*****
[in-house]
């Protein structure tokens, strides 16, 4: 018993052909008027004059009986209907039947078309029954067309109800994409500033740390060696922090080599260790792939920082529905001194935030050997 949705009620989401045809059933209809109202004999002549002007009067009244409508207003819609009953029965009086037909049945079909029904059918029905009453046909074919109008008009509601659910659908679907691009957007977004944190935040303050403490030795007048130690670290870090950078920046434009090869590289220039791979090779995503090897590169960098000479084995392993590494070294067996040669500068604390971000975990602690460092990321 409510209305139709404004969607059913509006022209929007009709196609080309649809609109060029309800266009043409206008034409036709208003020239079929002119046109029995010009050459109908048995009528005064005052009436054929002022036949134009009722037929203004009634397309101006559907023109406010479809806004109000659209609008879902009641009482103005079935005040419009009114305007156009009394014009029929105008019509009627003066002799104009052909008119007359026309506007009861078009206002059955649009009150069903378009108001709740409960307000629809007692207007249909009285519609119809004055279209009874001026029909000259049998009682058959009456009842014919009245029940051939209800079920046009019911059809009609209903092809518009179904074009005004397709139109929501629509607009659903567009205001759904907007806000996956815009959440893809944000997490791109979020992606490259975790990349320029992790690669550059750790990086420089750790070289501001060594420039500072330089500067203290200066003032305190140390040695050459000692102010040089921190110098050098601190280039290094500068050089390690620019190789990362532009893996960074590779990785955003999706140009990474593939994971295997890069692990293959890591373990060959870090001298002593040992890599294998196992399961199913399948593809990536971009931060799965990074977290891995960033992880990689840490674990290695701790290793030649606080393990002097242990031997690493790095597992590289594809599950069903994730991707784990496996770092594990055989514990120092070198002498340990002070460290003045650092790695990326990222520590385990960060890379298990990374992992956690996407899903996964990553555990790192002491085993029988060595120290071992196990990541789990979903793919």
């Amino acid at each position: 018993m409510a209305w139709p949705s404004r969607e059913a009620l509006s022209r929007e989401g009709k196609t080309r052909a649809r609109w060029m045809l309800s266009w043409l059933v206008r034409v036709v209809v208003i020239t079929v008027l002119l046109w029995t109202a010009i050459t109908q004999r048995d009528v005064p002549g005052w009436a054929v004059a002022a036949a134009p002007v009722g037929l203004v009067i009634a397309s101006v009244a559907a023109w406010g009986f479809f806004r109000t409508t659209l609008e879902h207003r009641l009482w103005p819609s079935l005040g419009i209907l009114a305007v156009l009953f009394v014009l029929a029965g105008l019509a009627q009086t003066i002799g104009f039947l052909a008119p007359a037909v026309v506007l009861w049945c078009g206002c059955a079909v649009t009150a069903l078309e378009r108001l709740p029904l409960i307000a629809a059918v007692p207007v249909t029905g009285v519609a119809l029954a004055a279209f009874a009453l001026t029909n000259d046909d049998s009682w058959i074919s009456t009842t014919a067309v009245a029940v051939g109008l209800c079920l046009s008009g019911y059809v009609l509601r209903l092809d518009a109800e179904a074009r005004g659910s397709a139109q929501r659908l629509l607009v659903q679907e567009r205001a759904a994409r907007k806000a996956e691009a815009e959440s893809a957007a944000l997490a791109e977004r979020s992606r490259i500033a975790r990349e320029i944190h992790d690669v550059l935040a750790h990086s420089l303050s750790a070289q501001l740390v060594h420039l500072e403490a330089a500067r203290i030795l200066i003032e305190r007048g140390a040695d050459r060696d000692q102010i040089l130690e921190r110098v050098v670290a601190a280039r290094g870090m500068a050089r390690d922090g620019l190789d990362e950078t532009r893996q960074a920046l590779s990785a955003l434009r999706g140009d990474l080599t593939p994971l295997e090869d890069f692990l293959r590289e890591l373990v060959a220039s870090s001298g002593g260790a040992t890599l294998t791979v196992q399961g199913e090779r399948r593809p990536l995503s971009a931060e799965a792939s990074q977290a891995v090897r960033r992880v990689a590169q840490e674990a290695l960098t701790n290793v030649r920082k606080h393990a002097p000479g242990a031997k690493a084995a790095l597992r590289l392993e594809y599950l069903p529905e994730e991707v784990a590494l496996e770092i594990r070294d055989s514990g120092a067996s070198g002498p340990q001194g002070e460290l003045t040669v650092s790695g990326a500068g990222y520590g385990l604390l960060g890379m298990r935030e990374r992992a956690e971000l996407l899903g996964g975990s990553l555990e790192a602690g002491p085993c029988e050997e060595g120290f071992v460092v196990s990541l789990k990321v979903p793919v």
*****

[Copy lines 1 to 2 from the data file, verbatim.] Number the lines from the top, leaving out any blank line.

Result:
[in-house]
């Protein structure tokens, strides 16, 4: 018993052909008027004059009986209907039947078309029954067309109800994409500033740390060696922090080599260790792939920082529905001194935030050997 949705009620989401045809059933209809109202004999002549002007009067009244409508207003819609009953029965009086037909049945079909029904059918029905009453046909074919109008008009509601659910659908679907691009957007977004944190935040303050403490030795007048130690670290870090950078920046434009090869590289220039791979090779995503090897590169960098000479084995392993590494070294067996040669500068604390971000975990602690460092990321 409510209305139709404004969607059913509006022209929007009709196609080309649809609109060029309800266009043409206008034409036709208003020239079929002119046109029995010009050459109908048995009528005064005052009436054929002022036949134009009722037929203004009634397309101006559907023109406010479809806004109000659209609008879902009641009482103005079935005040419009009114305007156009009394014009029929105008019509009627003066002799104009052909008119007359026309506007009861078009206002059955649009009150069903378009108001709740409960307000629809007692207007249909009285519609119809004055279209009874001026029909000259049998009682058959009456009842014919009245029940051939209800079920046009019911059809009609209903092809518009179904074009005004397709139109929501629509607009659903567009205001759904907007806000996956815009959440893809944000997490791109979020992606490259975790990349320029992790690669550059750790990086420089750790070289501001060594420039500072330089500067203290200066003032305190140390040695050459000692102010040089921190110098050098601190280039290094500068050089390690620019190789990362532009893996960074590779990785955003999706140009990474593939994971295997890069692990293959890591373990060959870090001298002593040992890599294998196992399961199913399948593809990536971009931060799965990074977290891995960033992880990689840490674990290695701790290793030649606080393990002097242990031997690493790095597992590289594809599950069903994730991707784990496996770092594990055989514990120092070198002498340990002070460290003045650092790695990326990222520590385990960060890379298990990374992992956690996407899903996964990553555990790192002491085993029988060595120290071992196990990541789990979903793919």